The next day I travelled to Schipol. I brought a few face masks in a ziplock bag, some being reusable masks and some disposable because it can get quite stuffy wearing the same one for a prolonged period of time. I also brought a small hand sanitizer. I arrived at the airport quite early just because I was excited to go home. On top of that, since I recently renewed my passport, I was afraid it would cause some problems. I brought both my expired and renewed passport just in case it was necessary. Well, it was definitely needed and I was almost denied to fly because of the document and got held up at the baggage drop because my documents were considered “invalid.” My residence permit to Qatar was tied to my old passport, but because I couldn’t go home, my passport expired and so I could not update my new passport in the residence permit. I remember exactly when I was told I cannot go home because my documents were “invalid,” I really was about to break down because it seemed so insignificant that I couldn’t renew any of my documents because I was abroad in the Netherlands and unfortunately it was not within my control. I was told that they had to contact the relevant authorities first, even though I assured them that from the information stated in the travel restrictions that it was fine to fly with the expired documents because they were abroad. I waited for two hours until I was finally allowed to drop my baggage, received my ticket and could board the flight.
A very empty Schiphol. Usually during this time of the year, the airport is super crowded
With my ticket, I also received a face shield that I had to wear inside the plane at all times until I reached my final destination, which was my home in Doha. In the airport, you can find the “keep your distance at 1.5m at all times” sign almost everywhere. It was definitely not as busy as Schiphol usually is. The seats were also marked such that there is at least one empty seat in between. Inside the plane, seats were also marked similarly with an empty seat in between.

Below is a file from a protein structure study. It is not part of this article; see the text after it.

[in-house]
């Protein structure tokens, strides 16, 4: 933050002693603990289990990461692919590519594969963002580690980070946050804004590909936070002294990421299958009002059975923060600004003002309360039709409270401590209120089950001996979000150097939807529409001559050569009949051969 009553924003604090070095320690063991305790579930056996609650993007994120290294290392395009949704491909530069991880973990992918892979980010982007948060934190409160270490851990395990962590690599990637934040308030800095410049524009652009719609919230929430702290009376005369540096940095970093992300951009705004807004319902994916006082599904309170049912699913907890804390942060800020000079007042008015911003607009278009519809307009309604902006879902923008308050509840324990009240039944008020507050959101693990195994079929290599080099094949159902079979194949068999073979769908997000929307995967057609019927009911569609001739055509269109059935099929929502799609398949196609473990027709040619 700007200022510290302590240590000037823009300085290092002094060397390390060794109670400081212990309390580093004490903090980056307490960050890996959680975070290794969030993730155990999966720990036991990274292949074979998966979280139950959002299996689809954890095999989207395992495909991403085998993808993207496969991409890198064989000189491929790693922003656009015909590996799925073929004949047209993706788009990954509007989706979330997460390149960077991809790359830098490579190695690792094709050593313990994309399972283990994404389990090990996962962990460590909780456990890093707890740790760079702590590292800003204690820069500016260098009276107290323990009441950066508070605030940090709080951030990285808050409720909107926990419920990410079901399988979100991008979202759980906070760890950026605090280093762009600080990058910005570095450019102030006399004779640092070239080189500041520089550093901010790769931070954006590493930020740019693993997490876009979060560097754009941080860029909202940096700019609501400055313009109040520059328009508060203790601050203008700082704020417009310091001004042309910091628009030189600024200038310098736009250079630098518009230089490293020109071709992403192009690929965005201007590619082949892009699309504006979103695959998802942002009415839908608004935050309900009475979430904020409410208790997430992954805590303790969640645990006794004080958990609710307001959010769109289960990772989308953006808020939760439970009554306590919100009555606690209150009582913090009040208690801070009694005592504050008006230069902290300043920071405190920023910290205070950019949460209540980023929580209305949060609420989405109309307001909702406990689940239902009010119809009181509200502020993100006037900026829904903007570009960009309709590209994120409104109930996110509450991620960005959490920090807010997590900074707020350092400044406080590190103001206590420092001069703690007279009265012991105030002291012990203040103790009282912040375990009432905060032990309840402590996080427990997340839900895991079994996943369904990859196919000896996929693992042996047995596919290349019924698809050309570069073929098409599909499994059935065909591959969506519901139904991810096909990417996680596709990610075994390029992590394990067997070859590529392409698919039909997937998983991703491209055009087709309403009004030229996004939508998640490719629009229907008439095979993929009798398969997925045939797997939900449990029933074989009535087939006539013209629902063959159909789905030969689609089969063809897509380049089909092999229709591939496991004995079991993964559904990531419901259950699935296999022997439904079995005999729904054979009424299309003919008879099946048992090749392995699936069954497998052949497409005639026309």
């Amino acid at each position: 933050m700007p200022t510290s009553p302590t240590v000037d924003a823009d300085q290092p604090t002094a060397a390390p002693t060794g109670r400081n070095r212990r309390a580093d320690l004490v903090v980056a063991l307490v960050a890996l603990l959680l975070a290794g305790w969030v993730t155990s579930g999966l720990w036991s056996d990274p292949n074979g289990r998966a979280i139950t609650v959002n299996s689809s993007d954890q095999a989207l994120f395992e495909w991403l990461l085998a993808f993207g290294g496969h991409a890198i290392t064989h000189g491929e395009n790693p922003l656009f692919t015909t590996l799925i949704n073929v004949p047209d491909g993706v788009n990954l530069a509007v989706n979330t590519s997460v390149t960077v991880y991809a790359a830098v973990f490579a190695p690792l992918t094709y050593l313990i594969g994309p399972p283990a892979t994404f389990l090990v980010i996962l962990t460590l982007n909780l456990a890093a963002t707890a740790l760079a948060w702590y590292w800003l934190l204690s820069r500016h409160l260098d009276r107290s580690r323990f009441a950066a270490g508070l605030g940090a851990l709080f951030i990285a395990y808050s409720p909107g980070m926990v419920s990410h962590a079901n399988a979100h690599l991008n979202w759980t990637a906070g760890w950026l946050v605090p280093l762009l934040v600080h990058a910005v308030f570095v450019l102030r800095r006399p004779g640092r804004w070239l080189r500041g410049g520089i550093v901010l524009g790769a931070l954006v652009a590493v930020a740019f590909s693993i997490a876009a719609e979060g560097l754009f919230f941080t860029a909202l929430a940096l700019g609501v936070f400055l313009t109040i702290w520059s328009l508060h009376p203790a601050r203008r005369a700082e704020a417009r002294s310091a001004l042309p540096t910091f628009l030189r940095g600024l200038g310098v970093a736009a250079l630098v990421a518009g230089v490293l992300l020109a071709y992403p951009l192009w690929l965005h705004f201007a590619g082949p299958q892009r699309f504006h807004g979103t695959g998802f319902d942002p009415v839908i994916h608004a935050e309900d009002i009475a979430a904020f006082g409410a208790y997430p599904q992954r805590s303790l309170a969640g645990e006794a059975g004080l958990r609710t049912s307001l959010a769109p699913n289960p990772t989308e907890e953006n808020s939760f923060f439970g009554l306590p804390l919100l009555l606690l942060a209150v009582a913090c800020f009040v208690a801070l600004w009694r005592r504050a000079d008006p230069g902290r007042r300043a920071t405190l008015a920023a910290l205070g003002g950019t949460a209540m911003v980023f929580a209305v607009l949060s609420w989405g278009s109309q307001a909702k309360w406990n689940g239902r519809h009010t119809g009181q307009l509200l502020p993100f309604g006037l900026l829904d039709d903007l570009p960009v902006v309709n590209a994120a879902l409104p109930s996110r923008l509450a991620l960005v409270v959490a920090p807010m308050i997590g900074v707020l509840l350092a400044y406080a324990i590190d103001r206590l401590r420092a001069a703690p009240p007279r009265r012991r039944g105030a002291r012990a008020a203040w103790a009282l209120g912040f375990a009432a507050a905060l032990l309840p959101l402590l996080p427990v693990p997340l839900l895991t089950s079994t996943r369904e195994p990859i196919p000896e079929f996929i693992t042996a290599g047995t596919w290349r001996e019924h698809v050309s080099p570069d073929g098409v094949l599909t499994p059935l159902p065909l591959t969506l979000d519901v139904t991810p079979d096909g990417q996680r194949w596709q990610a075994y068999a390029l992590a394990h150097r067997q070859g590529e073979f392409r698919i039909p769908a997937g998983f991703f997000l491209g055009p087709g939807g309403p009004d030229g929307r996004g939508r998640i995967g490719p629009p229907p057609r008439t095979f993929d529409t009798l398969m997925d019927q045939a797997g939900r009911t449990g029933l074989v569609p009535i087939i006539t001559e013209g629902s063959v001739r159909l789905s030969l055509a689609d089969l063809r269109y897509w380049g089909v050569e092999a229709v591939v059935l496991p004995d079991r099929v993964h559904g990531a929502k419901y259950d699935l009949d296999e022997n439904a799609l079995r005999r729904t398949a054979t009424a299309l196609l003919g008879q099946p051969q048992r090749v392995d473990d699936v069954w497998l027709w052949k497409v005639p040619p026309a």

I had very few hours of sleep the day before. The whole fiasco wore me out, but I was finally boarding and couldn't wait to sleep (I slept the whole ride and woke up only to eat while watching an episode of Friends!)
Arriving in Qatar
Before the days of corona, the arrival process was actually quite simple. Go through the immigration process, get your baggage and you are done. However, with the new corona restrictions, things are a little different. The government introduced an app for all visitors and residents to use as a way to keep track of our location. Afterwards, we had to go through a swab test. After completing the swab test, the app will indicate that you have to go through quarantine. The process took almost 2.5 hours. By the time I got through immigration, my luggage was already set aside. I went on a home quarantine and then after 1 week, I took another swab test. This is probably the only “test” that I would like to get negative results in. Luckily, for both I got negative results. The app then updated such that I was no longer in quarantine. I talked about the app quite a lot in this section. This is because in order to get to places around Qatar, I have to show that I do not have any positive results and I am not under quarantine. The essence of the app is in a way to help the citizens. For example, if one person has tested positive, the government can track where they have been for the past week and also notify the people around to get tested.
Though my case travelling outside of Europe might be very different than others who travelled during the same period, I thought it was quite interesting to share. Stay at home and stay safe! We will get through this together (not physically) !